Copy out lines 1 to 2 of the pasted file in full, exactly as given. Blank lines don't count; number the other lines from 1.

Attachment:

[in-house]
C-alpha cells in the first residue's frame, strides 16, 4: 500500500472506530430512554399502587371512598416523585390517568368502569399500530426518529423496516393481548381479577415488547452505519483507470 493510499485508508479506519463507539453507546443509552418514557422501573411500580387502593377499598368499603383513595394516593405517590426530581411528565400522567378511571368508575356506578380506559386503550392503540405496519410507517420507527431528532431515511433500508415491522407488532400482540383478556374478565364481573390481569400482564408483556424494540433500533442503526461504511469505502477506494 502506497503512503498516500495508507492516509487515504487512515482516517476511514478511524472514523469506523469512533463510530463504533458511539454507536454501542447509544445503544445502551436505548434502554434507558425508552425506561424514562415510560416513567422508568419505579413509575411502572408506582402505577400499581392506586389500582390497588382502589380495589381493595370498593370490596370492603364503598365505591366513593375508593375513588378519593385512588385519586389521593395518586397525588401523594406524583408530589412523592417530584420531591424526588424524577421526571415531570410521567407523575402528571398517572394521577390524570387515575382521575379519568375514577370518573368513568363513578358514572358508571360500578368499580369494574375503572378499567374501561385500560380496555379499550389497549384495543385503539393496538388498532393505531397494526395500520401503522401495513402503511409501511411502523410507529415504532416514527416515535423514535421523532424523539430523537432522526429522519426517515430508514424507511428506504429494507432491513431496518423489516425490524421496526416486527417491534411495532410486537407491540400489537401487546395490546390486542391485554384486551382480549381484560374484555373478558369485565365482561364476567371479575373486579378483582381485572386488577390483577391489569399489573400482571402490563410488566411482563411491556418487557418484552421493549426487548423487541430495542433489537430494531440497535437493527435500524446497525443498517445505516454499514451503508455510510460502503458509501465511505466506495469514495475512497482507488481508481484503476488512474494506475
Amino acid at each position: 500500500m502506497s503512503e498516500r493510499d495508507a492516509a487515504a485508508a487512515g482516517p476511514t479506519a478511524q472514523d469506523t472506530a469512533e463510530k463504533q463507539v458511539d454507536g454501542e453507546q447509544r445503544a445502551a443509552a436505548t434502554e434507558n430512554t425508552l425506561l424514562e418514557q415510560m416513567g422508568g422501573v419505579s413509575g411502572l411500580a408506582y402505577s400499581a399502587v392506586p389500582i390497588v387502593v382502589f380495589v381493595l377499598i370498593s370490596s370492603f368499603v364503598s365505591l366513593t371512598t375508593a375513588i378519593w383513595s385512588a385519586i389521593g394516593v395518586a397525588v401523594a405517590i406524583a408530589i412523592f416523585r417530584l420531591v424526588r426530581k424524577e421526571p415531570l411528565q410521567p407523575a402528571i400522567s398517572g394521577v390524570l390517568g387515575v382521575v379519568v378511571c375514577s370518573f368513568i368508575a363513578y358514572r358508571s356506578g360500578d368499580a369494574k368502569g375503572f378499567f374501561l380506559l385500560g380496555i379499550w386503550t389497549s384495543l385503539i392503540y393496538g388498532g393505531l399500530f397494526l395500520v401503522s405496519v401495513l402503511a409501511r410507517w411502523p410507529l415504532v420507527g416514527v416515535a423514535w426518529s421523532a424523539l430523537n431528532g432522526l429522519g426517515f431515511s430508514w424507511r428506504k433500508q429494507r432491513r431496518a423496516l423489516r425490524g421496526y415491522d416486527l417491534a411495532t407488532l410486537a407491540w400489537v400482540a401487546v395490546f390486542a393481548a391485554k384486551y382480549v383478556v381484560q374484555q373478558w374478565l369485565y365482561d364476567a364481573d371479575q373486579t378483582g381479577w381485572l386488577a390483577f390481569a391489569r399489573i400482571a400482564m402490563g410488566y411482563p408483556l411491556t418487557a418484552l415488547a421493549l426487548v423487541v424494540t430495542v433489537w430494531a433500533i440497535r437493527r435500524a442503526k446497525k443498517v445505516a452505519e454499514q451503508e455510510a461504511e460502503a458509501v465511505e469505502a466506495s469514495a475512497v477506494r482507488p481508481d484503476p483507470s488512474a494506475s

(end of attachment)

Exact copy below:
[in-house]
C-alpha cells in the first residue's frame, strides 16, 4: 500500500472506530430512554399502587371512598416523585390517568368502569399500530426518529423496516393481548381479577415488547452505519483507470 493510499485508508479506519463507539453507546443509552418514557422501573411500580387502593377499598368499603383513595394516593405517590426530581411528565400522567378511571368508575356506578380506559386503550392503540405496519410507517420507527431528532431515511433500508415491522407488532400482540383478556374478565364481573390481569400482564408483556424494540433500533442503526461504511469505502477506494 502506497503512503498516500495508507492516509487515504487512515482516517476511514478511524472514523469506523469512533463510530463504533458511539454507536454501542447509544445503544445502551436505548434502554434507558425508552425506561424514562415510560416513567422508568419505579413509575411502572408506582402505577400499581392506586389500582390497588382502589380495589381493595370498593370490596370492603364503598365505591366513593375508593375513588378519593385512588385519586389521593395518586397525588401523594406524583408530589412523592417530584420531591424526588424524577421526571415531570410521567407523575402528571398517572394521577390524570387515575382521575379519568375514577370518573368513568363513578358514572358508571360500578368499580369494574375503572378499567374501561385500560380496555379499550389497549384495543385503539393496538388498532393505531397494526395500520401503522401495513402503511409501511411502523410507529415504532416514527416515535423514535421523532424523539430523537432522526429522519426517515430508514424507511428506504429494507432491513431496518423489516425490524421496526416486527417491534411495532410486537407491540400489537401487546395490546390486542391485554384486551382480549381484560374484555373478558369485565365482561364476567371479575373486579378483582381485572386488577390483577391489569399489573400482571402490563410488566411482563411491556418487557418484552421493549426487548423487541430495542433489537430494531440497535437493527435500524446497525443498517445505516454499514451503508455510510460502503458509501465511505466506495469514495475512497482507488481508481484503476488512474494506475